Someone needs to explain this to the communications lawyers before they screw up the language even more than it already is.

Mumble Grumble spit...

Jake Brodsky, AB3A
 

vabiro

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#5
I want to emphasize, I'm not discussing encryption. I'm discussing encoding and decoding. They are different. Coding methods are like modulation methods. They're used to improve performance of a connection. Encryption is strictly used to keep unauthorized people from understanding certain information.

Coding methods are not the same thing as encryption methods. Sadly, this nuance is often lost on regulators, legislators, jurists, and the general public.

Secondly, there is another very persistent and ignorant notion that somehow one can "intercept" radio traffic. YOU CAN NOT INTERCEPT RADIO TRAFFIC! You can only receive it. The traffic may be unintelligible due to encryption or an unknown encoding method, but you still received it. Interception implies that you catch it and that it will never get to its destination because you got it first.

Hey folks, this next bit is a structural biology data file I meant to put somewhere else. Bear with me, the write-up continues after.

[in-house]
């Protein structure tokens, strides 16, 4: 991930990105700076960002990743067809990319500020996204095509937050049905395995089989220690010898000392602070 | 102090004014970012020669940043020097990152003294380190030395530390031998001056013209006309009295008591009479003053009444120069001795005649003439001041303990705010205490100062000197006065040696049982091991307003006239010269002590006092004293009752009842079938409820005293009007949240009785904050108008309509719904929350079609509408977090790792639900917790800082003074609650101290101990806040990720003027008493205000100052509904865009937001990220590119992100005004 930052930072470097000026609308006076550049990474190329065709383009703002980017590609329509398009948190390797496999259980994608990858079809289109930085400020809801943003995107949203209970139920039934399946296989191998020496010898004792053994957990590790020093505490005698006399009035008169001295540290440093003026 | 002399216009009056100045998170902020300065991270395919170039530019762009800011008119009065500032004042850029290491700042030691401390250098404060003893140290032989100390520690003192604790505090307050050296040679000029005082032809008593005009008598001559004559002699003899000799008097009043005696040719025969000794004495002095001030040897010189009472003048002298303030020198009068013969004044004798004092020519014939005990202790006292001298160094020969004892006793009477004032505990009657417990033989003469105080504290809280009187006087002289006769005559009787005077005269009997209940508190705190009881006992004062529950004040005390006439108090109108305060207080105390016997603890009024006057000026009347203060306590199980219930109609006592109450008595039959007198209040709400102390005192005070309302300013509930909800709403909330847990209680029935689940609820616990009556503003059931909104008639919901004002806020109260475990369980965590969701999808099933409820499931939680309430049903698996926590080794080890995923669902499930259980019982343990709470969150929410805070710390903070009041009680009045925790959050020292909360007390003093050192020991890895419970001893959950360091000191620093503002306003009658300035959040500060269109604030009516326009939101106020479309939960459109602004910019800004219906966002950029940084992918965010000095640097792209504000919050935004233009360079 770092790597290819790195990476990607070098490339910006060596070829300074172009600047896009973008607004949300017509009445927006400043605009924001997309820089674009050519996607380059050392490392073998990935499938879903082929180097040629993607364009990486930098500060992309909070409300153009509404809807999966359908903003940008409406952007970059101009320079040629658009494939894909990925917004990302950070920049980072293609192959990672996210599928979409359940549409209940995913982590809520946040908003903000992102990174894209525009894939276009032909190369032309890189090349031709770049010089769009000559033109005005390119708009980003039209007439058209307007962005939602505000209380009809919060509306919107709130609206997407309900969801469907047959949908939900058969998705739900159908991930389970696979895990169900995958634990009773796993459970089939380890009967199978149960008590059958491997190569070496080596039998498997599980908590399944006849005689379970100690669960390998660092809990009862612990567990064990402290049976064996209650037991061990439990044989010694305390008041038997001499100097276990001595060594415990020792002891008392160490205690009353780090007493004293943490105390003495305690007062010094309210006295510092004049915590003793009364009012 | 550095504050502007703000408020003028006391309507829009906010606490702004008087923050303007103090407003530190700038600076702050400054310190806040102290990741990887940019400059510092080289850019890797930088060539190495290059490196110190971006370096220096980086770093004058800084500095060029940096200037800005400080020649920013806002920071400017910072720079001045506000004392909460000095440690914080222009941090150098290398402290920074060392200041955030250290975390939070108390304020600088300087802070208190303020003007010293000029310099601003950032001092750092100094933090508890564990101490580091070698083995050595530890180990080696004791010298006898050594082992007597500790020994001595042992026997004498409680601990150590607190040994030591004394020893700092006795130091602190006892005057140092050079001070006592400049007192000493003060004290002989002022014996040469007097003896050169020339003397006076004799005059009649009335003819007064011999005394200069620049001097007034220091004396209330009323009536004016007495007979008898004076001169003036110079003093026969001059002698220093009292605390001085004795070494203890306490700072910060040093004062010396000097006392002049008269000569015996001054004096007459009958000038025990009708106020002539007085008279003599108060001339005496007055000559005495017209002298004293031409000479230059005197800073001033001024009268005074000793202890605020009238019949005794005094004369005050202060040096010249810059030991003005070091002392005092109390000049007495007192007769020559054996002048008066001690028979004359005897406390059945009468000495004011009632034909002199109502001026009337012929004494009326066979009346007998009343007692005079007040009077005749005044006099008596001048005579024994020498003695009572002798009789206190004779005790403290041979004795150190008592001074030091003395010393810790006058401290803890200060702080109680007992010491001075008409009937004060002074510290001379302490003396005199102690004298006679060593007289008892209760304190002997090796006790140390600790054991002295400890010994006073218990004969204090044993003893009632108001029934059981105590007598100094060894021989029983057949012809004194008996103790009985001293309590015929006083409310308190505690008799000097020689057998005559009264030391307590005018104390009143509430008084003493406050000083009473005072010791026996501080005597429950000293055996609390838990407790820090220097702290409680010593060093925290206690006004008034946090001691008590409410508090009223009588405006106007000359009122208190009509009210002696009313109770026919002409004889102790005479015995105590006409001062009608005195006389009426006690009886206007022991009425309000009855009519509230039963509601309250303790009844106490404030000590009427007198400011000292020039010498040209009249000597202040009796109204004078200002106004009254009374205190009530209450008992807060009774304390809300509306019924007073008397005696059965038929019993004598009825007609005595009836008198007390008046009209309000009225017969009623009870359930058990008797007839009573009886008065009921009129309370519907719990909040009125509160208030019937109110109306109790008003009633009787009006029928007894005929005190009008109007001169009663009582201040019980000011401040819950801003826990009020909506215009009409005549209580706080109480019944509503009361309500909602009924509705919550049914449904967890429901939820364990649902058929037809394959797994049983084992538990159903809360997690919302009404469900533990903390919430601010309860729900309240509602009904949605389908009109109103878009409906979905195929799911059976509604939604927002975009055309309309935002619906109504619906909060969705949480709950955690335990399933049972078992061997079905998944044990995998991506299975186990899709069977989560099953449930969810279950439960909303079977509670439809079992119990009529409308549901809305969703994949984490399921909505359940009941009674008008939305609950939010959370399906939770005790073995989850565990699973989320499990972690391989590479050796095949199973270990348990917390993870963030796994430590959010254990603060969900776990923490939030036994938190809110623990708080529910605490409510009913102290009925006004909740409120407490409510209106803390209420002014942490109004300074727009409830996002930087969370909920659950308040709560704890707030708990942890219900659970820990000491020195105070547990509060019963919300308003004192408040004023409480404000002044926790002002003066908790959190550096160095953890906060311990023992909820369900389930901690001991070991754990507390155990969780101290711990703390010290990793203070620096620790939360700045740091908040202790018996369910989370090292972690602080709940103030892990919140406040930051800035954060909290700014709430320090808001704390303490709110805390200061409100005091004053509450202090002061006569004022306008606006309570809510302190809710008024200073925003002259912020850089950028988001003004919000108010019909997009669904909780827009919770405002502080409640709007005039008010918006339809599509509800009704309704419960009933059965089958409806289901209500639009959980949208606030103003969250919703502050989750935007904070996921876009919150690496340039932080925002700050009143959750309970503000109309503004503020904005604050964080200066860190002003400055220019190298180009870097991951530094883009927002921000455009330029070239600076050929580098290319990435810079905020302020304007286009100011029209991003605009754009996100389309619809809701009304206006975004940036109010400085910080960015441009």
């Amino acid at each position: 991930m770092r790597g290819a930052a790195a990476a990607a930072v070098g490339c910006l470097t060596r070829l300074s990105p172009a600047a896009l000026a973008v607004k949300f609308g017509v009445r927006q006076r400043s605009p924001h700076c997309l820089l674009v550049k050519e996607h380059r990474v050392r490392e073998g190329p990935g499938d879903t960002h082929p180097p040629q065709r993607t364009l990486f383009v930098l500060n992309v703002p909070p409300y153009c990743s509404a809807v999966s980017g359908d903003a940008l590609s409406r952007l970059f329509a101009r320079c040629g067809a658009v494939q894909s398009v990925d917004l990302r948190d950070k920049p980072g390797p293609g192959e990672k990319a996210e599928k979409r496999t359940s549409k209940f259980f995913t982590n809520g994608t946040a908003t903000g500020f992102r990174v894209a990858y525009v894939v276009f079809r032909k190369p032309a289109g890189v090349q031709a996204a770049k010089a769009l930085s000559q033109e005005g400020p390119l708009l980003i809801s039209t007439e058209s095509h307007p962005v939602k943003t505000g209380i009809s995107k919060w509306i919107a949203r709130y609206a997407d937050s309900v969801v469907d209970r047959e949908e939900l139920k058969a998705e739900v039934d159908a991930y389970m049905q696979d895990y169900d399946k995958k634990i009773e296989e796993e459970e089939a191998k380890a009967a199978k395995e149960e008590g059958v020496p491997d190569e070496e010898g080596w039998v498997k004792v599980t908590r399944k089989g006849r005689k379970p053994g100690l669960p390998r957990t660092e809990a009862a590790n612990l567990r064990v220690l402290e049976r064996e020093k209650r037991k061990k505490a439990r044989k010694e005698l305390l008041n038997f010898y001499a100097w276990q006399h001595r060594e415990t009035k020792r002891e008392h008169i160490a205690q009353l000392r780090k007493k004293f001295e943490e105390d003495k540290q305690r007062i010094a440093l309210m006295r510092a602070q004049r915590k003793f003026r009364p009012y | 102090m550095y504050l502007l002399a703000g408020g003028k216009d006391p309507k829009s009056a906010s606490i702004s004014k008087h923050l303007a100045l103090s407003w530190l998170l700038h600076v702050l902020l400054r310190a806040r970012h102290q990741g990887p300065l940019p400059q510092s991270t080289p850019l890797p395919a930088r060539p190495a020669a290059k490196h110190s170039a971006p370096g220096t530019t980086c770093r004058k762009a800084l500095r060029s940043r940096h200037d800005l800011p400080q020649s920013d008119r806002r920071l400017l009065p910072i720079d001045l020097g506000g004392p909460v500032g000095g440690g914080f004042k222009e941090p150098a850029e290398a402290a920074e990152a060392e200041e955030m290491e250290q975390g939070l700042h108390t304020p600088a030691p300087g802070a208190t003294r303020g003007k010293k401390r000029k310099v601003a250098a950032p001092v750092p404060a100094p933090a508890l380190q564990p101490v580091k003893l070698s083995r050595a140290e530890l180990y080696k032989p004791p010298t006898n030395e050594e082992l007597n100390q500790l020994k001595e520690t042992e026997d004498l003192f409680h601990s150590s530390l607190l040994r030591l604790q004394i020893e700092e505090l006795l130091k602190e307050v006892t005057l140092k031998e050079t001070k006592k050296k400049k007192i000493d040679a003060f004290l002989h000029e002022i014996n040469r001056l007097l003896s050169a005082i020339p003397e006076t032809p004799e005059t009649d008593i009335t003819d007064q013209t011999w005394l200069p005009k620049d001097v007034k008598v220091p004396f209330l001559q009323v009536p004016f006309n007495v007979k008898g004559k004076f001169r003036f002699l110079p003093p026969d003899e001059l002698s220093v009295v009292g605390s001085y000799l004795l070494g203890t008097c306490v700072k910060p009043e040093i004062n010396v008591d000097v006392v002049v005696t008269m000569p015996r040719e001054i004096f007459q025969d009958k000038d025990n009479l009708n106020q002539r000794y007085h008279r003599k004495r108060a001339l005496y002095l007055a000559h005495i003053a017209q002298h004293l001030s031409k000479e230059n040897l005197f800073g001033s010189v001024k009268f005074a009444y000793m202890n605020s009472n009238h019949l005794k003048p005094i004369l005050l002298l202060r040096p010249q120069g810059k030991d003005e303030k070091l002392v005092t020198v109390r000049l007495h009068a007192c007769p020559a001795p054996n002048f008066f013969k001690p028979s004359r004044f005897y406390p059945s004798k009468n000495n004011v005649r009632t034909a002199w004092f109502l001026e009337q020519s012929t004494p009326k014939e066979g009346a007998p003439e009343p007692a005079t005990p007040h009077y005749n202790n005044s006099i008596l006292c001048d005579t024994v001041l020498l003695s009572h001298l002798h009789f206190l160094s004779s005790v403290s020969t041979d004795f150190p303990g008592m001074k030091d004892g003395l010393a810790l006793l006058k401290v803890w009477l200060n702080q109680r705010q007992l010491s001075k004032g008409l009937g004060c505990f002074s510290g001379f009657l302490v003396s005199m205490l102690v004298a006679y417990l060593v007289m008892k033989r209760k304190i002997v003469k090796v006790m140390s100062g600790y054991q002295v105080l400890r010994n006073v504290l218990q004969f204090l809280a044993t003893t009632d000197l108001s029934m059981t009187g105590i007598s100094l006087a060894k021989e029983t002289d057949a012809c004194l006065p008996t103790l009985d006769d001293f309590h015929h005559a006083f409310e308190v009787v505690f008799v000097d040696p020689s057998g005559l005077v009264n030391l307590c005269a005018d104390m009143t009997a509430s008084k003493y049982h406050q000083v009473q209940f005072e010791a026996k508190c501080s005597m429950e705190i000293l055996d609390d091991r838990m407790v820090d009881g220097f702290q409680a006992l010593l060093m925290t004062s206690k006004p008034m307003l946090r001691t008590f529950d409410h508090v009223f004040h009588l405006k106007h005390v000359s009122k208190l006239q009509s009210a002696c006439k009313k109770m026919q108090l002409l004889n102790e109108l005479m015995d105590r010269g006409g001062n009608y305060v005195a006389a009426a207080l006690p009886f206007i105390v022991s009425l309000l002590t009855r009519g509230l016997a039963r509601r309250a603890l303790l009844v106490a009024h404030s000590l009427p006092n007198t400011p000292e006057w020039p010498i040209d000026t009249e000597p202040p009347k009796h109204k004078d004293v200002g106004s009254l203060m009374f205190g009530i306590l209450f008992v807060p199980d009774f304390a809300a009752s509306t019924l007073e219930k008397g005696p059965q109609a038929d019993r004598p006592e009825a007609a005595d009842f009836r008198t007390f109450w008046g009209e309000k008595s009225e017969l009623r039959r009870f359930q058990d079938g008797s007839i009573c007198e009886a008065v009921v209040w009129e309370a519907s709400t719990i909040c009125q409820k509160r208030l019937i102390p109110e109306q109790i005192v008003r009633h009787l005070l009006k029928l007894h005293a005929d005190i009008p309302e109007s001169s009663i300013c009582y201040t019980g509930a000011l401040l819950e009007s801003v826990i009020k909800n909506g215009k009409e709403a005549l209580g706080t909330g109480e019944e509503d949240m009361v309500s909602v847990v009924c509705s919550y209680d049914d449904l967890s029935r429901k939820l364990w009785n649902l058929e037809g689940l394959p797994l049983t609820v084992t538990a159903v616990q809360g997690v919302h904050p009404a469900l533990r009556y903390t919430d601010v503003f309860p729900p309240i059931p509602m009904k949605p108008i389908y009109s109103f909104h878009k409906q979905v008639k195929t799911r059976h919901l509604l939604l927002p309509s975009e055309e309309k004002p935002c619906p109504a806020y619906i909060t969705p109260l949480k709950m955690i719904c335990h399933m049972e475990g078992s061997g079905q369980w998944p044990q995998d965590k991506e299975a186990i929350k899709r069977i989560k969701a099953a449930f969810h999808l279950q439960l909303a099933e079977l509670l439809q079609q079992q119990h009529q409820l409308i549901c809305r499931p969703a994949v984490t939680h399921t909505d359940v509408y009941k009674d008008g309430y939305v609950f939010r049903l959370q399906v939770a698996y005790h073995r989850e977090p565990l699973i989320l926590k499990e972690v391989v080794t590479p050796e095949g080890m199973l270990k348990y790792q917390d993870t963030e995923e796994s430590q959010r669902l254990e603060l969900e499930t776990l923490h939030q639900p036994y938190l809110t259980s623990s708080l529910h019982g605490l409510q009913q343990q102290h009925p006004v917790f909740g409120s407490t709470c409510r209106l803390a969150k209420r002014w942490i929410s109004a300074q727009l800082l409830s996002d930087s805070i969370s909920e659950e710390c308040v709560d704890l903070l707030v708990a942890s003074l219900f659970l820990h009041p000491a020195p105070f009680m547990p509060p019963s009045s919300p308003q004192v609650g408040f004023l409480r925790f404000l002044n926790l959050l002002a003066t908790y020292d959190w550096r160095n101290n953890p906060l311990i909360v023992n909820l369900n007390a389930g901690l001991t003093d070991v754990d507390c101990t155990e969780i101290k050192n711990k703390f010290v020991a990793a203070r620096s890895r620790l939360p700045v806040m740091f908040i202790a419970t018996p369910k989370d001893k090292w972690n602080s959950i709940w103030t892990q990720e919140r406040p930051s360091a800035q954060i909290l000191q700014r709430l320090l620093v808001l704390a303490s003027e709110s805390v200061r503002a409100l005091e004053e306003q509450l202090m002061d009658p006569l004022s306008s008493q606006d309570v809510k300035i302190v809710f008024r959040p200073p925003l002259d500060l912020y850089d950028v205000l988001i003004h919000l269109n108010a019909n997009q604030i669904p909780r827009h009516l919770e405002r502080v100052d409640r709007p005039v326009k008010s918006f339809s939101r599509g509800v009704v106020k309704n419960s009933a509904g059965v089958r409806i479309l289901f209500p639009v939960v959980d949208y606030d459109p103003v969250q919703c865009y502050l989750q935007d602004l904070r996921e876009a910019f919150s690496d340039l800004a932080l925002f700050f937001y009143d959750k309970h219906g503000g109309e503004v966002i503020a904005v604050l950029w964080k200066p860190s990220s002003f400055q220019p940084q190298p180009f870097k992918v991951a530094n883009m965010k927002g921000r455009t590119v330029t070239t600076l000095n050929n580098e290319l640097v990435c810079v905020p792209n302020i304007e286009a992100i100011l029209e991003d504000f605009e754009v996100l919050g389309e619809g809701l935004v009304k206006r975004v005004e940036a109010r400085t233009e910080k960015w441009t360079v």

Someone needs to explain this to the communications lawyers before they screw up the language even more than it already is.

Mumble Grumble spit...

Jake Brodsky, AB3A
Jake,

Your point is taken, but the use of the term "intercept" as it applies to listening to communications has entered the vernacular. It is used throughout legislation as a synonym for "receiving".

I don't think we will be able to put the toothpaste back in the tube.

Regarding encryption, not having to crack encryption may be helpful. The thing that I would wonder is if the intent of use of a digital modulation was to obsfugate reception. Does that make the perception of reverse engineering analogue to decryption?